I’ve been working my way through research notes for my upcoming book and today came across these excerpts on the mediator’s job from Winslade and Monk’s 2000 classic, Narrative Mediation (affiliate link). If you’re a mediator and you haven’t read it, you ought to. They have several worthy sequels, too.
“If mediation is about creating new meanings in a dispute where existing meanings have become stale or stuck, then deconstructive listening and deconstructive questioning are useful tools in this creative task…The mediator’s task is to unpack the suitcase and take out the pieces and hold them up for view by the parties. This unpacking involving adopting a naive posture and asking questions, not so much about the hidden depths of the suitcase but about the obvious and ordinary aspects of the baggage that comes with the dispute.”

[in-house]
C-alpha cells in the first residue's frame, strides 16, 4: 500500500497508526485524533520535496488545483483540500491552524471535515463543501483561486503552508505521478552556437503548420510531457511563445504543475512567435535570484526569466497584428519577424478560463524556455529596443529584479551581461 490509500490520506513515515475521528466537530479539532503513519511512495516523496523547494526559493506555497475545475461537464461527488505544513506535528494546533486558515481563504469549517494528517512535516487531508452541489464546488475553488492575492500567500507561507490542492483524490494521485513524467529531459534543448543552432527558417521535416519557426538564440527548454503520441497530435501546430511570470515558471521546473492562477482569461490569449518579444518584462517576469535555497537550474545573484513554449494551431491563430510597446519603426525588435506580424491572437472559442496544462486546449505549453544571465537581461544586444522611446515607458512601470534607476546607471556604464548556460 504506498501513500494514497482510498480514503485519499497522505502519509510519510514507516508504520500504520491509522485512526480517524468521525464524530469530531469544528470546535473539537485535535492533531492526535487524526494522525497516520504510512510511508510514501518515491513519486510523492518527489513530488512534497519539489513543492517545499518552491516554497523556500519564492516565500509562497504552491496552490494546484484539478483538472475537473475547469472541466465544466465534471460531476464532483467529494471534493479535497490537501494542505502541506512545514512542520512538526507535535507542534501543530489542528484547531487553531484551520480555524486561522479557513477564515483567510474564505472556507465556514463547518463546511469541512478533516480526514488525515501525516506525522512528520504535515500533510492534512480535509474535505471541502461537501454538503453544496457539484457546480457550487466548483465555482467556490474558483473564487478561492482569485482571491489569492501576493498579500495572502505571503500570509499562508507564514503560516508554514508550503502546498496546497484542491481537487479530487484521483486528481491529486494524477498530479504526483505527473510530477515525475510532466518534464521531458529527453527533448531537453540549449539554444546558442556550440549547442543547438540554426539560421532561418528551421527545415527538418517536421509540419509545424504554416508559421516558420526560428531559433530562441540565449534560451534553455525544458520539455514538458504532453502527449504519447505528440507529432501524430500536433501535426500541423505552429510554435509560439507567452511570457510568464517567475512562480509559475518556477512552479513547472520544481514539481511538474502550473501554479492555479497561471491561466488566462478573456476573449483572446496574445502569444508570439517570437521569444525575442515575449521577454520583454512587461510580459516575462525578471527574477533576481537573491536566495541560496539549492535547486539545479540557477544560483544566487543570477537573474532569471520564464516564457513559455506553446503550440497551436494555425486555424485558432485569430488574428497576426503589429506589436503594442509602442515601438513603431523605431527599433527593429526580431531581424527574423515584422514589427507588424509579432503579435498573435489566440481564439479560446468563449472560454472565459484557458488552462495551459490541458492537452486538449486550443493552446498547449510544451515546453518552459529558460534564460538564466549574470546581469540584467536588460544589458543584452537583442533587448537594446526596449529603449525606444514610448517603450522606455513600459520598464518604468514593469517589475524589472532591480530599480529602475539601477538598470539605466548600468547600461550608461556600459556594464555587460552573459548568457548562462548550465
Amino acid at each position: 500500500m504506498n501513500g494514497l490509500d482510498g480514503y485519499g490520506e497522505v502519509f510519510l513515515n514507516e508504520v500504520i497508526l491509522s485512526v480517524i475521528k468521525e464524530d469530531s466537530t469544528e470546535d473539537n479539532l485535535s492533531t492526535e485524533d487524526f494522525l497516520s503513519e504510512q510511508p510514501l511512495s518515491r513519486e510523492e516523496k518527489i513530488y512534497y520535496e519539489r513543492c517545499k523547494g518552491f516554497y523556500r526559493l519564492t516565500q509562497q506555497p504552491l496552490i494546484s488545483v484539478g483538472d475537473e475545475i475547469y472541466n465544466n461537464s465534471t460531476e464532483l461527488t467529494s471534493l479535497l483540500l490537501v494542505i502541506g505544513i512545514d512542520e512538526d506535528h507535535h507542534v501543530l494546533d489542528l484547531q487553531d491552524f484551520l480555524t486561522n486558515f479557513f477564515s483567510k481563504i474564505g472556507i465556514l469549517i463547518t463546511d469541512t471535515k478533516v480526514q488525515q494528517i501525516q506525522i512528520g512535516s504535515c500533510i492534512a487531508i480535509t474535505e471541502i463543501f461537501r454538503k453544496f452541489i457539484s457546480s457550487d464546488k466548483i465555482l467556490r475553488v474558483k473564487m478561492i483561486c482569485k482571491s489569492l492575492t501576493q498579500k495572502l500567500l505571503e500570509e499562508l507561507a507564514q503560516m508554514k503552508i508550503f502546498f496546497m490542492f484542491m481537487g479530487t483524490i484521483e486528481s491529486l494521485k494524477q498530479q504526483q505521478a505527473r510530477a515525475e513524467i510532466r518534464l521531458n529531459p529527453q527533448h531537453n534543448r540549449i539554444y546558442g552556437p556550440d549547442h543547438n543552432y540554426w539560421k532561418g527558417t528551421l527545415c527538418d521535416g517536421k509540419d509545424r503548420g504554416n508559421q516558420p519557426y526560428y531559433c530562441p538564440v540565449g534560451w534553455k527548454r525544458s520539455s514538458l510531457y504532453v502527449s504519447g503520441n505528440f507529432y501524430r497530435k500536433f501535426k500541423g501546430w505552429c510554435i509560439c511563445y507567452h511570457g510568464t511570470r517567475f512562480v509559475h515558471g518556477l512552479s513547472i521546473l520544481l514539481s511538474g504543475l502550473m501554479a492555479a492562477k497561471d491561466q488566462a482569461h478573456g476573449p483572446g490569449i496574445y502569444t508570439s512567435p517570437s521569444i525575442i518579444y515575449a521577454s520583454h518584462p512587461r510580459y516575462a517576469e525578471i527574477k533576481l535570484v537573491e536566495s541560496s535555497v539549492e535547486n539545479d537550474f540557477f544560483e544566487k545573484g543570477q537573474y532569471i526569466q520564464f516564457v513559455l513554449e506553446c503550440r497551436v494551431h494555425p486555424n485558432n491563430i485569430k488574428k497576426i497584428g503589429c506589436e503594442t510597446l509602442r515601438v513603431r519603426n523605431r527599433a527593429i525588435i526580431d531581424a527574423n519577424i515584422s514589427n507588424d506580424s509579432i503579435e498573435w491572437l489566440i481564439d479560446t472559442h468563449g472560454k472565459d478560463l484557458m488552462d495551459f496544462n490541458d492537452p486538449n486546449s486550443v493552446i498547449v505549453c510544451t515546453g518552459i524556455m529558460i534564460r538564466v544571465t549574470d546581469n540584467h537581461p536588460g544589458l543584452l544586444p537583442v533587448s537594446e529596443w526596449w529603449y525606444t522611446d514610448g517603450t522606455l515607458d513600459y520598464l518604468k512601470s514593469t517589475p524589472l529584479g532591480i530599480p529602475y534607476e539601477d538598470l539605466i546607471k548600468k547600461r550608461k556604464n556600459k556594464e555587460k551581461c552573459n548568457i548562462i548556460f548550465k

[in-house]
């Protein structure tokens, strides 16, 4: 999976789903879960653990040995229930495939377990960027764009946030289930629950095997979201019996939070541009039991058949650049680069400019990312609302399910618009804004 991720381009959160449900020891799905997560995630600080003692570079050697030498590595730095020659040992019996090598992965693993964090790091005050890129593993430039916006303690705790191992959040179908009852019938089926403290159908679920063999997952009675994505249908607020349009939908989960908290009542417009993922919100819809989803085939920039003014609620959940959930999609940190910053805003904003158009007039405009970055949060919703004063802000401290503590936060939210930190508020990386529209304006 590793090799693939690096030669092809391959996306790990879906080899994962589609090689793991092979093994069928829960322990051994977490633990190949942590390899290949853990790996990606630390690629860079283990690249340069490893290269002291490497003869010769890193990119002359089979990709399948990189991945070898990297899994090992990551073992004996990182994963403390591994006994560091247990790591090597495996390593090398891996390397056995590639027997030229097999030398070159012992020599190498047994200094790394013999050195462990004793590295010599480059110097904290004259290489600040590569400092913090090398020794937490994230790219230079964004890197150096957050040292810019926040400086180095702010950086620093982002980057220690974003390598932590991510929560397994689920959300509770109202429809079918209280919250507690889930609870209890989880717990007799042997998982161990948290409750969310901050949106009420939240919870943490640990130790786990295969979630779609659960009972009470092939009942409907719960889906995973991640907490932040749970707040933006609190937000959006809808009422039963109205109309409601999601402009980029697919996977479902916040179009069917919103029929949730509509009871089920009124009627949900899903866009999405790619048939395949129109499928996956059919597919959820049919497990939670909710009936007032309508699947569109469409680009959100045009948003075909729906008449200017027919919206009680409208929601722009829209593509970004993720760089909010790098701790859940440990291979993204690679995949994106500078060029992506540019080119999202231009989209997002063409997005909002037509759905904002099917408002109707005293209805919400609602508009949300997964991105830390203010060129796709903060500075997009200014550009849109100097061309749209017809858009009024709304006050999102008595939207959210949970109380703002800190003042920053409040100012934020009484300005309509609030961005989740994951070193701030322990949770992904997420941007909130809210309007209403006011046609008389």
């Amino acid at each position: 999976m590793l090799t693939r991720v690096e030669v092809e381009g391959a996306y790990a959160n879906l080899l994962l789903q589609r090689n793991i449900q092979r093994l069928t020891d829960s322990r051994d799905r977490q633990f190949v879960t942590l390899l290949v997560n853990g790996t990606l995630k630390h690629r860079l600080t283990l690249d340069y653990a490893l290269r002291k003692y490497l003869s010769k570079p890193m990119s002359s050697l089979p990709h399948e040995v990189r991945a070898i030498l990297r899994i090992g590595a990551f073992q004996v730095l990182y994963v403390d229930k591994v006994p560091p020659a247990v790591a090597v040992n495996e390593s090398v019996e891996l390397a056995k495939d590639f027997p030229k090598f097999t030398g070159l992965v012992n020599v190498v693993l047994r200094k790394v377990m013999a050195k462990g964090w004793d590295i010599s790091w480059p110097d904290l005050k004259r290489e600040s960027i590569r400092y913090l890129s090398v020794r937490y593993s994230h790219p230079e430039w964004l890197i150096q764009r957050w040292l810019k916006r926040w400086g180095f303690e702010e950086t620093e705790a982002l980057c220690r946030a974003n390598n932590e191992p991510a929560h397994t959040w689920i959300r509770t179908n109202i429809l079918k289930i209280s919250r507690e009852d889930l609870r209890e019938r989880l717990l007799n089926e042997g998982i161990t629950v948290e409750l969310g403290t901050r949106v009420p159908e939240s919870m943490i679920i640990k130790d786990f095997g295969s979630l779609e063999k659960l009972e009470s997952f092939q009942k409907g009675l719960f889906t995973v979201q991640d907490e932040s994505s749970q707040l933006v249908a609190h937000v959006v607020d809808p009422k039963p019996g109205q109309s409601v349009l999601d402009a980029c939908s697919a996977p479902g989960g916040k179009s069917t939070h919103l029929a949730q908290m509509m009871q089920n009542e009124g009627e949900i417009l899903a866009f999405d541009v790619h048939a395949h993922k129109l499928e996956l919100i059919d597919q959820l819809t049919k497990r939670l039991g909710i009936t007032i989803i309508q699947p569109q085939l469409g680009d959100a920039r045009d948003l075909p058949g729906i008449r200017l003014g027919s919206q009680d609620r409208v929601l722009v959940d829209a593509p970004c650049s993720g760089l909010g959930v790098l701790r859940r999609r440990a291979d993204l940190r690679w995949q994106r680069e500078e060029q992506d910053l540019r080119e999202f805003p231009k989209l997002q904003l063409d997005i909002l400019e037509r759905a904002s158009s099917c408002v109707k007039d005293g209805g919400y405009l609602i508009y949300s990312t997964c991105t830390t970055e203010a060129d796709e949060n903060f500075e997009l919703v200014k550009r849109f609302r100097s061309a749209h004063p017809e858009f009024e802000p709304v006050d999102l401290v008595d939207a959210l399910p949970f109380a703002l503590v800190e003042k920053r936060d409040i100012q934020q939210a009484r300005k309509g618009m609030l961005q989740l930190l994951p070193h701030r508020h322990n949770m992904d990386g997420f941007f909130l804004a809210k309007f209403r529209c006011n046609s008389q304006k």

“…the mediator is not listening to the stories people tell with a view to sifting out the facts or the truth from among the details of what people say. Such an aim risks communicating a subtle disrespect for people’s stories. It sets them up as falsehoods gained by personal bias and implies a process of replacing people’s stories with a higher truth based on a more rational objective account. The alternative stance is to listen to people as experts on their own lives.”